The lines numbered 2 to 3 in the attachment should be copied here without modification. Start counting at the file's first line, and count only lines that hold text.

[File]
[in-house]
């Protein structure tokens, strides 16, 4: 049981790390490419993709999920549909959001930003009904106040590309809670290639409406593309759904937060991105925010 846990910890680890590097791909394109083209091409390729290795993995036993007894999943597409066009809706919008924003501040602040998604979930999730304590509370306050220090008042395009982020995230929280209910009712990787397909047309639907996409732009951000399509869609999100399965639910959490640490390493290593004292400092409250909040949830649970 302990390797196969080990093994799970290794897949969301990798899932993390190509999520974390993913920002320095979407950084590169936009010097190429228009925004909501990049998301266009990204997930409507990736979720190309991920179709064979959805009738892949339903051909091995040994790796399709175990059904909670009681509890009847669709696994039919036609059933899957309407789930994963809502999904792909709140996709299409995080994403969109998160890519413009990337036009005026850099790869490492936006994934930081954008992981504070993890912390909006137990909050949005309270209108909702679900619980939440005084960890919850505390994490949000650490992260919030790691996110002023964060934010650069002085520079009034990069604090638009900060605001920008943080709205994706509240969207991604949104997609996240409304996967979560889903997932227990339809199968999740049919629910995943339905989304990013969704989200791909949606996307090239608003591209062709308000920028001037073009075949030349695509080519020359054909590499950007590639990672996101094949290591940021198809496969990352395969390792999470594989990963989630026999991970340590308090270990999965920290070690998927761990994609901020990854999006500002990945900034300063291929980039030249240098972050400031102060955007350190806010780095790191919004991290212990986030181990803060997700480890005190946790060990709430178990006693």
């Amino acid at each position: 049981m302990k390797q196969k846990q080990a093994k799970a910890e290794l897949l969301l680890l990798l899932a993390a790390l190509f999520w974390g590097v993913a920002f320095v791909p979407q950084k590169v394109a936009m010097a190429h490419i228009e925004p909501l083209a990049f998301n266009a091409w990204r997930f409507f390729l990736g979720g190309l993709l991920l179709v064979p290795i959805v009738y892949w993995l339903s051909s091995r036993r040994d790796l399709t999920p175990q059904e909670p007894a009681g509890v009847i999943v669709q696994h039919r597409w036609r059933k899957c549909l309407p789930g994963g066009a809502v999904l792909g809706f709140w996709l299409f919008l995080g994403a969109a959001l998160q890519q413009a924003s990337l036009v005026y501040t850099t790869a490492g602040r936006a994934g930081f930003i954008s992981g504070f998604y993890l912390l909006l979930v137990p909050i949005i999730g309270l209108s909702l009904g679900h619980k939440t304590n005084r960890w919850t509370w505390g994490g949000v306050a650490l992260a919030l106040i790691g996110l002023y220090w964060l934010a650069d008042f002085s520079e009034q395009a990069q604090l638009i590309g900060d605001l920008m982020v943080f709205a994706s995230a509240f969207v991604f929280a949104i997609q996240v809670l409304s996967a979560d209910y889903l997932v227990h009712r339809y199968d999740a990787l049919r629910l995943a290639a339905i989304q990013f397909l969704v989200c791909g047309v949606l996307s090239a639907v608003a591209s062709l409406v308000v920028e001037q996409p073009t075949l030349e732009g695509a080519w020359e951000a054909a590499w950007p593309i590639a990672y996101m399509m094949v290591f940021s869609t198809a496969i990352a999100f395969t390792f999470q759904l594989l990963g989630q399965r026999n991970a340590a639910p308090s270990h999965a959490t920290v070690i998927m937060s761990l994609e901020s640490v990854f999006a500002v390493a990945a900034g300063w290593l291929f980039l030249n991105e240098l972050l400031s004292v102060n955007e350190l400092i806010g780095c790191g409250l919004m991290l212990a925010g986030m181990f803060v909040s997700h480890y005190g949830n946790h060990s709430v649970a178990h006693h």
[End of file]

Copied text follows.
């Protein structure tokens, strides 16, 4: 049981790390490419993709999920549909959001930003009904106040590309809670290639409406593309759904937060991105925010 846990910890680890590097791909394109083209091409390729290795993995036993007894999943597409066009809706919008924003501040602040998604979930999730304590509370306050220090008042395009982020995230929280209910009712990787397909047309639907996409732009951000399509869609999100399965639910959490640490390493290593004292400092409250909040949830649970 302990390797196969080990093994799970290794897949969301990798899932993390190509999520974390993913920002320095979407950084590169936009010097190429228009925004909501990049998301266009990204997930409507990736979720190309991920179709064979959805009738892949339903051909091995040994790796399709175990059904909670009681509890009847669709696994039919036609059933899957309407789930994963809502999904792909709140996709299409995080994403969109998160890519413009990337036009005026850099790869490492936006994934930081954008992981504070993890912390909006137990909050949005309270209108909702679900619980939440005084960890919850505390994490949000650490992260919030790691996110002023964060934010650069002085520079009034990069604090638009900060605001920008943080709205994706509240969207991604949104997609996240409304996967979560889903997932227990339809199968999740049919629910995943339905989304990013969704989200791909949606996307090239608003591209062709308000920028001037073009075949030349695509080519020359054909590499950007590639990672996101094949290591940021198809496969990352395969390792999470594989990963989630026999991970340590308090270990999965920290070690998927761990994609901020990854999006500002990945900034300063291929980039030249240098972050400031102060955007350190806010780095790191919004991290212990986030181990803060997700480890005190946790060990709430178990006693």
């Amino acid at each position: 049981m302990k390797q196969k846990q080990a093994k799970a910890e290794l897949l969301l680890l990798l899932a993390a790390l190509f999520w974390g590097v993913a920002f320095v791909p979407q950084k590169v394109a936009m010097a190429h490419i228009e925004p909501l083209a990049f998301n266009a091409w990204r997930f409507f390729l990736g979720g190309l993709l991920l179709v064979p290795i959805v009738y892949w993995l339903s051909s091995r036993r040994d790796l399709t999920p175990q059904e909670p007894a009681g509890v009847i999943v669709q696994h039919r597409w036609r059933k899957c549909l309407p789930g994963g066009a809502v999904l792909g809706f709140w996709l299409f919008l995080g994403a969109a959001l998160q890519q413009a924003s990337l036009v005026y501040t850099t790869a490492g602040r936006a994934g930081f930003i954008s992981g504070f998604y993890l912390l909006l979930v137990p909050i949005i999730g309270l209108s909702l009904g679900h619980k939440t304590n005084r960890w919850t509370w505390g994490g949000v306050a650490l992260a919030l106040i790691g996110l002023y220090w964060l934010a650069d008042f002085s520079e009034q395009a990069q604090l638009i590309g900060d605001l920008m982020v943080f709205a994706s995230a509240f969207v991604f929280a949104i997609q996240v809670l409304s996967a979560d209910y889903l997932v227990h009712r339809y199968d999740a990787l049919r629910l995943a290639a339905i989304q990013f397909l969704v989200c791909g047309v949606l996307s090239a639907v608003a591209s062709l409406v308000v920028e001037q996409p073009t075949l030349e732009g695509a080519w020359e951000a054909a590499w950007p593309i590639a990672y996101m399509m094949v290591f940021s869609t198809a496969i990352a999100f395969t390792f999470q759904l594989l990963g989630q399965r026999n991970a340590a639910p308090s270990h999965a959490t920290v070690i998927m937060s761990l994609e901020s640490v990854f999006a500002v390493a990945a900034g300063w290593l291929f980039l030249n991105e240098l972050l400031s004292v102060n955007e350190l400092i806010g780095c790191g409250l919004m991290l212990a925010g986030m181990f803060v909040s997700h480890y005190g949830n946790h060990s709430v649970a178990h006693h």